State of Minnesota v. Chantel Lynn Carson. MN DWI, gas duster
The Minnesota DWI statute, Minn. Stat. 169A.20, prohibits persons from driving when "under the influence of a hazardous substance that affects the nervous system, brain, or muscles of the person so as to substantially impair the person’s ability to drive or operate the motor vehicle."
In 2015, police in Steele County responded to reports of a person slumped over in her vehicle. The reports came from numerous parking lots and the drive through of a restaurant. When police responded to these reports, the car was gone, but they eventually caught up with the driver, who was slumped over in another parking lot. After numerous attempts to wake her, she finally responded. Her eyes were watery and bloodshot, her face was sweaty and pale, the was lethargic, her speech was slurred, and one of her hands twitched.
The officer observed a cans of gas duster (the aerosol product normally used to clean a keyboard), one of which was extremely cold. She tested positive for 1,1-difluoroethane, known as DFE, commonly seen as the "Dust-Off" brand, the contents of the product.
At a hearing, an expert testified that the product was commonly abused as an inhalant. The district court concluded that DFE was a "hazardous substance" for purposes of the DWI statute. She was ultimately convicted, and appealed to the Minnesota Court of Appeals.
The appeals court first noted that DFE is toxic and can even prove fatal. In addition, it can cause frostbite, and it is flammable. Therefore, it quickly concluded that DFE is a "hazardous substance." It noted that courts in other states had agreed that the substance could be the basis for a DWI conviction.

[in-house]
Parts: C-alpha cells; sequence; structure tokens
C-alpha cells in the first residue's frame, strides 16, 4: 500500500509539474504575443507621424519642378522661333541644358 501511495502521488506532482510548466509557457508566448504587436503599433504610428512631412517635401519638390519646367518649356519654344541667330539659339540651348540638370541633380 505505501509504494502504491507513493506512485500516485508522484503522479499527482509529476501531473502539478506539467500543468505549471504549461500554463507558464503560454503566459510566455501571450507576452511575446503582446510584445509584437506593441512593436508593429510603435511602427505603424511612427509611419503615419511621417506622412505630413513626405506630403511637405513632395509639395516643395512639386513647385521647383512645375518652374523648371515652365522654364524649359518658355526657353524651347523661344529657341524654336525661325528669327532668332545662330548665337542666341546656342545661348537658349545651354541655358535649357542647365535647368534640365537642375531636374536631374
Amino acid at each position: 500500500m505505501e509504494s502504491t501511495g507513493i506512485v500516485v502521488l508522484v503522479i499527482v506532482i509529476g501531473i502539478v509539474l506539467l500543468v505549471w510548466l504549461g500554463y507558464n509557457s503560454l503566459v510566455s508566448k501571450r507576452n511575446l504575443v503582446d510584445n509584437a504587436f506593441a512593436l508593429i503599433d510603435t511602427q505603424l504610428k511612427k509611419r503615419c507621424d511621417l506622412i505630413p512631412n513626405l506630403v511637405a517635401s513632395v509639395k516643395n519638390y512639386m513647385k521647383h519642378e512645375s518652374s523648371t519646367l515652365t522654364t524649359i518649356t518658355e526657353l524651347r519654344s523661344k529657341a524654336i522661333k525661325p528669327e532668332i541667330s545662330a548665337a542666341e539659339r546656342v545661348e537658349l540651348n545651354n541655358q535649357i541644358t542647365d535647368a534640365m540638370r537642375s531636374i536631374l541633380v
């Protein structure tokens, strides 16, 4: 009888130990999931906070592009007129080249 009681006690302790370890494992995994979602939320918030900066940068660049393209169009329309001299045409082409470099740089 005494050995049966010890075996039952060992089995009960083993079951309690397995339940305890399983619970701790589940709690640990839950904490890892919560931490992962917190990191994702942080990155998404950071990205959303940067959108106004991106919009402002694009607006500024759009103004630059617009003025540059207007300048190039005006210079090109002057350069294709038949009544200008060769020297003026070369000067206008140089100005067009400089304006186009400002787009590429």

For these reasons, the Court of Appeals affirmed the trial court's ruling.
No. A15-1678 (Minn. Ct. App. Sep. 6, 2016).
Please see the original opinion for the court's exact language.
Richard P. Clem is an attorney and continuing legal education (CLE) provider in Minnesota. He has been in private practice in the Twin Cities for 25 years. He has a J.D., cum laude, from Hamline University School of Law in St. Paul and a B.A. in History from the University of Minnesota. His reported cases include: Asociacion Nacional de Pescadores a Pequena Escala o Artesanales de Colombia v. Dow Quimica de Colombia, 988 F.2d 559, rehearing denied, 5 F.3d 530 (5th Cir. 1993), cert. denied, 510 U.S. 1041 (1994); LaMott v. Apple Valley Health Care Center, 465 N.W.2d 585 (Minn. Ct. App. 1991); Abo el Ela v. State, 468 N.W.2d 580 (Minn. Ct. App. 1991).
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